According to Indian Institute of Corporate Affairs, a minimum of 8,000 listed Indian companies ( out of the 13.5 lakh odd registered companies) will be required to undertake CSR projects in order to comply with the provisions of the Companies Act, 2013 with many companies undertaking these initiatives for the first time. Further, some estimates indicate that CSR commitments from companies can amount to as much as 22,000 crore INR from FY 2014-15. Going ahead, even by conservative GDP growth estimates, the number of companies likely to come under the ambit of this mandate is likely to grow exponentially.

The CSR provisions within the Act is applicable to companies with an annual turnover of 1,000 crore INR and more, or a net worth of 500 crore INR and more, or a net profit of five crore INR and more, with a mandate to spend 2% of average net profits over previous 3 years. This has to be driven by a Board CSR committee of at least 3 members, with 1 being an Independent Director. Curr...
According to Indian Institute of Corporate Affairs, a minimum of 8,000 listed Indian companies ( out of the 13.5 lakh odd registered companies) will be required to undertake CSR projects in order to comply with the provisions of the Companies Act, 2013 with many companies undertaking these initiatives for the first time. Further, some estimates indicate that CSR commitments from companies can amount to as much as 22,000 crore INR from FY 2014-15. Going ahead, even by conservative GDP growth estimates, the number of companies likely to come under the ambit of this mandate is likely to grow exponentially.

The CSR provisions within the Act is applicable to companies with an annual turnover of 1,000 crore INR and more, or a net worth of 500 crore INR and more, or a net profit of five crore INR and more, with a mandate to spend 2% of average net profits over previous 3 years. This has to be driven by a Board CSR committee of at least 3 members, with 1 being an Independent Director. Currently only a handful of companies are meeting this 2% targets, with exceptions like Tata Steel,HPCL,JSW Steel being exceptions. Also in terms of sectors towards which investment is flowing, education/skill development and healthcare garner the lion’s share (almost 35%) with rest of the sectors having a huge gap.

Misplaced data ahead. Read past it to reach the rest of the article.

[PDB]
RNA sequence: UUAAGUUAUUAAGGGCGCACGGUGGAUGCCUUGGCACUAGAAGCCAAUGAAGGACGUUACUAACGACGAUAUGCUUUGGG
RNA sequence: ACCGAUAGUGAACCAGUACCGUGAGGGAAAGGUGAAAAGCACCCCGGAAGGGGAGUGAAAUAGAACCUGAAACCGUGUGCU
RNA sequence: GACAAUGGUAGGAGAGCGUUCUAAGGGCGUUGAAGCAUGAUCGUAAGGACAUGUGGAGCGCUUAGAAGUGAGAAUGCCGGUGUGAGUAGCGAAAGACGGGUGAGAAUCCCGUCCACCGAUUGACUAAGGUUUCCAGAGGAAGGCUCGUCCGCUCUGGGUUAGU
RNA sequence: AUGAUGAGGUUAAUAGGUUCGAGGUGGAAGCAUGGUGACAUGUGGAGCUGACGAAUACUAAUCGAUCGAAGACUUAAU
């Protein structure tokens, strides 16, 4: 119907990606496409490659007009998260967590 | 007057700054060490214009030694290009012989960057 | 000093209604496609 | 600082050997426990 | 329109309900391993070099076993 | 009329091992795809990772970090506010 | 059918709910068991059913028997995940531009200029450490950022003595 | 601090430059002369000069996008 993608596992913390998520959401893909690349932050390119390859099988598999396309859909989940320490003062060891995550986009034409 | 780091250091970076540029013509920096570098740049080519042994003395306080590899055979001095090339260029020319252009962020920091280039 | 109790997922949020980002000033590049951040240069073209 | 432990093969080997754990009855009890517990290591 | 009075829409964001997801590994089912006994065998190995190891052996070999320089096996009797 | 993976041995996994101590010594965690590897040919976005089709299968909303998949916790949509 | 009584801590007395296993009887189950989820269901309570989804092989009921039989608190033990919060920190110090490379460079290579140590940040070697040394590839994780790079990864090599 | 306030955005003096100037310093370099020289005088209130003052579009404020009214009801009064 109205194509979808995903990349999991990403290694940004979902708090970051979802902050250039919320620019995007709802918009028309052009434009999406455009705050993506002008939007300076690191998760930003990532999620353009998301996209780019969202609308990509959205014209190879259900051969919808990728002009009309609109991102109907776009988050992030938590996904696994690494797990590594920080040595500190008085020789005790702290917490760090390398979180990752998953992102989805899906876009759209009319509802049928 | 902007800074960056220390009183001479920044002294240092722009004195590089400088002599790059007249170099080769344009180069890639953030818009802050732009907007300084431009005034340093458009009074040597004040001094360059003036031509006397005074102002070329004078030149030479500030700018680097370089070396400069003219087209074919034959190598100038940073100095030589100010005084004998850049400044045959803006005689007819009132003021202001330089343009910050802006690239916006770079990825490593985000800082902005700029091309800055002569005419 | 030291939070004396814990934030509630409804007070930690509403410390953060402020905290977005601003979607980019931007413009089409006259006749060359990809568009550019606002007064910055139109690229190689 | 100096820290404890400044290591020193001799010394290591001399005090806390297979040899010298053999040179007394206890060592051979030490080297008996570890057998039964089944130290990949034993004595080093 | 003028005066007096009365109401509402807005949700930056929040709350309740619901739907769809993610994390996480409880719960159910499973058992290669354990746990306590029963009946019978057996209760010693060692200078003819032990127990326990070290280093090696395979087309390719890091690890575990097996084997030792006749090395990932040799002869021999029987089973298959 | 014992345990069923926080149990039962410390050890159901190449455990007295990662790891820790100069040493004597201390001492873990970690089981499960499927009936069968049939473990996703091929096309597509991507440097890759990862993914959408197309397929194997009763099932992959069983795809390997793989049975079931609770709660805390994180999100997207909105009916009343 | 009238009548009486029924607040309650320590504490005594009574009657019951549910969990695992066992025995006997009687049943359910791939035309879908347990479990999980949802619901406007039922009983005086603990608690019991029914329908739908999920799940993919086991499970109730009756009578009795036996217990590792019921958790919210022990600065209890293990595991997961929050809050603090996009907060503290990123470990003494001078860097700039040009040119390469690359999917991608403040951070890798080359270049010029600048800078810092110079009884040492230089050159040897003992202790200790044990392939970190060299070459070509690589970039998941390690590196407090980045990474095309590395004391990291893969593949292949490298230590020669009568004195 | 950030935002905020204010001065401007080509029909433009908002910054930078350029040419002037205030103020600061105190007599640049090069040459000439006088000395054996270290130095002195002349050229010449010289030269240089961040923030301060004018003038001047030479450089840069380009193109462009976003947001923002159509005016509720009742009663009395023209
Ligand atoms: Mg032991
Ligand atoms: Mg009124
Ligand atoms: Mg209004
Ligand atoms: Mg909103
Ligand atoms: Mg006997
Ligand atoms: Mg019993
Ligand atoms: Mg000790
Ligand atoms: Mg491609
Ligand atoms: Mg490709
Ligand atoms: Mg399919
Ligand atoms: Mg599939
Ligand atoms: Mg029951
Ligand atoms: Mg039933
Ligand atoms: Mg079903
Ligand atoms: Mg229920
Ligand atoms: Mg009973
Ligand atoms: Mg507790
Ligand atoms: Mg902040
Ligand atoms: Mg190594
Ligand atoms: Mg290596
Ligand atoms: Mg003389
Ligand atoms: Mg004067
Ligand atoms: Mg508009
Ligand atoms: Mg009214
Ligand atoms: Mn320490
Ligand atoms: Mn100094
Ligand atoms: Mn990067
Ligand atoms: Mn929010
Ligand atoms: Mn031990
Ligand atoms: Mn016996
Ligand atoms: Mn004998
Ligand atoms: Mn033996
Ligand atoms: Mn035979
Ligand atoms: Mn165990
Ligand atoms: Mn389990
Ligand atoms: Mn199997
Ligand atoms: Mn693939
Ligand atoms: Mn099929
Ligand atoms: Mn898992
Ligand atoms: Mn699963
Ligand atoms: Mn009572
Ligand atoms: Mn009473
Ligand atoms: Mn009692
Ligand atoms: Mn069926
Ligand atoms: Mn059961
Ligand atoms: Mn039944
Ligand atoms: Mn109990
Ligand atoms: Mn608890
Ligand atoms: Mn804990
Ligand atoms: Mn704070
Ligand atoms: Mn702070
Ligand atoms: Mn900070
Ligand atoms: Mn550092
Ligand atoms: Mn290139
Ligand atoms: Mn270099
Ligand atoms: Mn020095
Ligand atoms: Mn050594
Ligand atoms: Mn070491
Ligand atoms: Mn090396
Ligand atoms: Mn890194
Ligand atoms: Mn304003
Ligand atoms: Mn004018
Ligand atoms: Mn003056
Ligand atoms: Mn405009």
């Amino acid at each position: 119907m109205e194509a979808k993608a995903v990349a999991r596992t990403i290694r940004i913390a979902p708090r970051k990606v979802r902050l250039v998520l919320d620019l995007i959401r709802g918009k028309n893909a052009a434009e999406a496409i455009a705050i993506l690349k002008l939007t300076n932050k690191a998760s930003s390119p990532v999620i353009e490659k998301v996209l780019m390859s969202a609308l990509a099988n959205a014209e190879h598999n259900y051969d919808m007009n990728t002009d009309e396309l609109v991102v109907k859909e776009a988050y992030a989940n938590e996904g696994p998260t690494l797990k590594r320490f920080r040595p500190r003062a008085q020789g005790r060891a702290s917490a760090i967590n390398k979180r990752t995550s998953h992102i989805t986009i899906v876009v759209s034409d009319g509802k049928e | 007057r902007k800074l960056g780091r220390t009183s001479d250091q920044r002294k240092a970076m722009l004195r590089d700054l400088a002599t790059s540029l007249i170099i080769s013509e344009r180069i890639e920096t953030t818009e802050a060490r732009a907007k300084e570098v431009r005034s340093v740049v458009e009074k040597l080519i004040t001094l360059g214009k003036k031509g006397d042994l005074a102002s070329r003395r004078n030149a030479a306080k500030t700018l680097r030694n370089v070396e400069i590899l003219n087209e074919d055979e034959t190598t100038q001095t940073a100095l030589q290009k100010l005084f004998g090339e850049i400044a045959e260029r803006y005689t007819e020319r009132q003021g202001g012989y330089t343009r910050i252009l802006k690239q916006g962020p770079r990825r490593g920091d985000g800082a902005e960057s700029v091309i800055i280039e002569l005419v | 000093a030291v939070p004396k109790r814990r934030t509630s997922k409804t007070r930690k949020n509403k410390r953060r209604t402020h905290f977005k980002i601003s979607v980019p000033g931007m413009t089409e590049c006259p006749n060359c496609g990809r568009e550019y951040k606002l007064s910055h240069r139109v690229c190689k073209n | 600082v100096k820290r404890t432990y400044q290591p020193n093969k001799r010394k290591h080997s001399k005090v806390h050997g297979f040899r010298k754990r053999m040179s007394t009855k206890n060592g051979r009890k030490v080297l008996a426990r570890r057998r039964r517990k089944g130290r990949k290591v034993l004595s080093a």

Arising from the above scenario, the pain points and hence opportunity, as we identify are multi fold:

• When mandated to spend 2% of net profit and driven by Board level, the need to integrate CSR strategy with business strategy will be paramount and it will be imperative to measure ROI/ SROI on this spend due to pressure from shareholders.

• Secondly, given the unorganized, fragmented nature of the market ( implementation partners/NGO’s numbering 3.3 million), the corporate sector would find it difficult to systematically channelize such large investments without compromising on quality and compliance issues

• Transparency and governance in CSR investments is a major pain point, due to which the Indian Government is the first globally, to mandate such a “comply or explain” for the corporate sector.

• There is lop sided investment in certain sectors while other sectors have quality gaps, due to a nonexistent marketplace of matching “givers” with “ recipients”, on criteria of geography, sectors, projects handled, capabilities, professionalism and measurement of outcomes.

• NGO’s do not have a simple, cost effective method of showcasing their strengths and capabilit
More information